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See Typhoon Trami's giant eye glare up at the space station

ISS astronaut Alexander Gerst captured sobering images of the massive storm on its way toward Japan.

This photo of Typhoon Trami also shows part of the ISS.

Alexander Gerst/ESA

It's been a frightening month for people in the paths of monster storms. The latest is Typhoon Trami, which is on course to smack into Japan this week, bringing potentially devastating winds and rain along with it.

European Space Agency astronaut Alexander Gerst is keeping an eye on the typhoon from his spot on board the International Space Station. Gerst posted some eye-popping images of the storm and its pit-like eye. 

"As if somebody pulled the planet's gigantic plug. Staring down the eye of yet another fierce storm. Category 5 Super Typhoon Trami is unstoppable and heading for Japan and Taiwan. Be safe down there!" Gerst wrote in a tweet on Tuesday.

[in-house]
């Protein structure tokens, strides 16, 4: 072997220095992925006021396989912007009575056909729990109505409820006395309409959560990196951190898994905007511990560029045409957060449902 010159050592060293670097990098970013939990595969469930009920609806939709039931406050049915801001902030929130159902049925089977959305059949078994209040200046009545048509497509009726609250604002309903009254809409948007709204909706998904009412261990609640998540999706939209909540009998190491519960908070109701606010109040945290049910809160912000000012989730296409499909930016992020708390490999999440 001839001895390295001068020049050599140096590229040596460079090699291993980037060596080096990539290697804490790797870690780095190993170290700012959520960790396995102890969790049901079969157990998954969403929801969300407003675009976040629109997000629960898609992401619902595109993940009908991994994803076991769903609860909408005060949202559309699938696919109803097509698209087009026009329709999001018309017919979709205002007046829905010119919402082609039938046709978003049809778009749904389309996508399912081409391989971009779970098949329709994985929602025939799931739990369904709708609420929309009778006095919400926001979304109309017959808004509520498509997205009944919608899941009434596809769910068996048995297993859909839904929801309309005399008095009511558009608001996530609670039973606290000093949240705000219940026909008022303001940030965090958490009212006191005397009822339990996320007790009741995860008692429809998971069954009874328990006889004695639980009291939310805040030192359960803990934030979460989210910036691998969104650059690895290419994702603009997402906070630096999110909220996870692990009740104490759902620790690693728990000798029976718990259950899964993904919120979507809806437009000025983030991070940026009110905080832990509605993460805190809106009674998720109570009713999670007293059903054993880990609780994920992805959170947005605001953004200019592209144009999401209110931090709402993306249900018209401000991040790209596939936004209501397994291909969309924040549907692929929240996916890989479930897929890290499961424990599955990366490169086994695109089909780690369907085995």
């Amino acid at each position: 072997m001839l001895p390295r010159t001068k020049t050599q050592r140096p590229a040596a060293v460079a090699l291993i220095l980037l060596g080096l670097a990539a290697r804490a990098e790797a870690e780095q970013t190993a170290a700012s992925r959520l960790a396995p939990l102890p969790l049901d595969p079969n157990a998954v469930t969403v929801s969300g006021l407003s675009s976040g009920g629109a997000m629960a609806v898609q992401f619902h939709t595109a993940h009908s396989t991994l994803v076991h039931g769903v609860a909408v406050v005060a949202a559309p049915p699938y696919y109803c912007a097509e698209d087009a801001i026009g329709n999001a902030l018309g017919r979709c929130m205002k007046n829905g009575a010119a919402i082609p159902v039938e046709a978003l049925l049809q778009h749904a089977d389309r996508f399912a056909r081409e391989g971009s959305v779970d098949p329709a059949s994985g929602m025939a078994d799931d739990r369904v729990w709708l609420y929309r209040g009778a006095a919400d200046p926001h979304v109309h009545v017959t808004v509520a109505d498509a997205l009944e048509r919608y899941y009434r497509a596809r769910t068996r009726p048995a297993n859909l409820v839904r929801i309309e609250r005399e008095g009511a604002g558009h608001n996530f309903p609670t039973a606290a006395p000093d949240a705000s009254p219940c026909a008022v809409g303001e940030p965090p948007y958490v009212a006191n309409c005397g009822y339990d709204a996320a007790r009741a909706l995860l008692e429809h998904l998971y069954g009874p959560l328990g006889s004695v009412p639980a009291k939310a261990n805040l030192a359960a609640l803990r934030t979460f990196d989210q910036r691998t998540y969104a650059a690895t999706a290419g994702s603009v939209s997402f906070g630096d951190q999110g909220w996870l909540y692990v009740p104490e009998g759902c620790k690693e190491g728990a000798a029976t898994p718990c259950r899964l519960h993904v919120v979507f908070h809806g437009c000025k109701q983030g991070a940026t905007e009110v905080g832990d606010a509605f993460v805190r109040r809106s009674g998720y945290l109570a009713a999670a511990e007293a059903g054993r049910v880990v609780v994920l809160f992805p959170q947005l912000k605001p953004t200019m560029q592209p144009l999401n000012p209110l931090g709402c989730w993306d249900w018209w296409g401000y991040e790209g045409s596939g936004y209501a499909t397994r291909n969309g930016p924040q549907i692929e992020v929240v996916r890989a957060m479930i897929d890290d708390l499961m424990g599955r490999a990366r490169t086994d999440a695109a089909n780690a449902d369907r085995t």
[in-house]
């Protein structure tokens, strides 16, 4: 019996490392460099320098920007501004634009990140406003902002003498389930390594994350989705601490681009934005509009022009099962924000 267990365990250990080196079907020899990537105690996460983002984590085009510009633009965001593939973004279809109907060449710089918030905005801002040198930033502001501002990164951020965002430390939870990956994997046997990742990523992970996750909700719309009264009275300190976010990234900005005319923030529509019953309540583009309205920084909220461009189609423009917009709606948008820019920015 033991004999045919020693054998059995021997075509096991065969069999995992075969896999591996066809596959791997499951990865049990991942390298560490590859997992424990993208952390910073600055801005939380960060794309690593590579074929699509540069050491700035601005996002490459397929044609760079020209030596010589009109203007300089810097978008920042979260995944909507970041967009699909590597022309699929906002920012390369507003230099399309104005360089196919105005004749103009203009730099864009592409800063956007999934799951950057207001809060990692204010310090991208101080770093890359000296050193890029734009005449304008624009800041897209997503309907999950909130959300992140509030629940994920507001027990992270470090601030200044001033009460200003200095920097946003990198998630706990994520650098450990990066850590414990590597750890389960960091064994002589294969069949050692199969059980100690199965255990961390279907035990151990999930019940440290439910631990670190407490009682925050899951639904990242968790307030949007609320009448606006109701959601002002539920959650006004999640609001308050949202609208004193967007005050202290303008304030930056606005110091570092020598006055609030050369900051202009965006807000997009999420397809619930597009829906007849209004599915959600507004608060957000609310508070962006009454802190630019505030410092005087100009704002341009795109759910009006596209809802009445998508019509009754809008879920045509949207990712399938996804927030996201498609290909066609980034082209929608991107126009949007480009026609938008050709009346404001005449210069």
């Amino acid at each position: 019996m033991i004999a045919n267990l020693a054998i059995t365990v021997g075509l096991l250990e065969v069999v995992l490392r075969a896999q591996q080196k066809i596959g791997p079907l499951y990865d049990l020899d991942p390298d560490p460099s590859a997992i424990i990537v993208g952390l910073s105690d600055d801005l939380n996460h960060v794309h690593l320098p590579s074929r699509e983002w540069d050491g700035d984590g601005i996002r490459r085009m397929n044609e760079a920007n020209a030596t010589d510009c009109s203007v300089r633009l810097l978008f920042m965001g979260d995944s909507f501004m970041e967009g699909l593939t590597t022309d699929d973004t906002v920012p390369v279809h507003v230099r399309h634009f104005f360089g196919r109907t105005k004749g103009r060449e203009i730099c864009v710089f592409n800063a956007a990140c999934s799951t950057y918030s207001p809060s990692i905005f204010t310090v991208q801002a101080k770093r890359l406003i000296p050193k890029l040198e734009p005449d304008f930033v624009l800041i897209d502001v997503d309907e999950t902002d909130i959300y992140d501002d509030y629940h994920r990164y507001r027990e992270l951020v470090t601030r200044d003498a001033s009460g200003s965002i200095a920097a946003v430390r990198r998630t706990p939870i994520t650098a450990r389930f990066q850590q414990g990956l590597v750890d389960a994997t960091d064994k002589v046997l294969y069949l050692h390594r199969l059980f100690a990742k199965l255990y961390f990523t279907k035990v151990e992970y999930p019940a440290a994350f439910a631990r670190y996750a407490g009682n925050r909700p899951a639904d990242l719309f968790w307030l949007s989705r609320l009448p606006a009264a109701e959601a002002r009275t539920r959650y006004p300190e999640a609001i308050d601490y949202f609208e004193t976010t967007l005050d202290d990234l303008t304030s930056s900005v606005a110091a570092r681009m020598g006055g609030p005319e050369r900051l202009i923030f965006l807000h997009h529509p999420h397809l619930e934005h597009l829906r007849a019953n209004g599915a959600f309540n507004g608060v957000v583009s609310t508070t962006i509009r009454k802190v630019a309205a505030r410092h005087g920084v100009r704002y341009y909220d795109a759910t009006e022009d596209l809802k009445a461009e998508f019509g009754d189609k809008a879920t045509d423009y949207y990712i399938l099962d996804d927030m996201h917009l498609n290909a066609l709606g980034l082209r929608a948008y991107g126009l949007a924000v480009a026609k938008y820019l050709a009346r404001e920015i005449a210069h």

Trami's eye looks particularly startling in Gerst's images, which include some close-ups of the storm's center.

Alexander Gerst captured this image of Trami's eye.

Alexander Gerst/ESA

The views from the ISS are reminiscent of ones we saw of Hurricane Florence, which impacted parts of the US earlier this month. Flooding caused by Florence is still a problem for some residents of South Carolina.

The National Oceanic and Atmospheric Administration in the US shared an infrared satellite view of Trami churning through the Pacific.

Trami reached "super typhoon" status earlier this week when it reached sustained winds of 150 mph (241 kph), according to the NOAA. The storm has since weakened slightly, but it remains a threat to people in its path.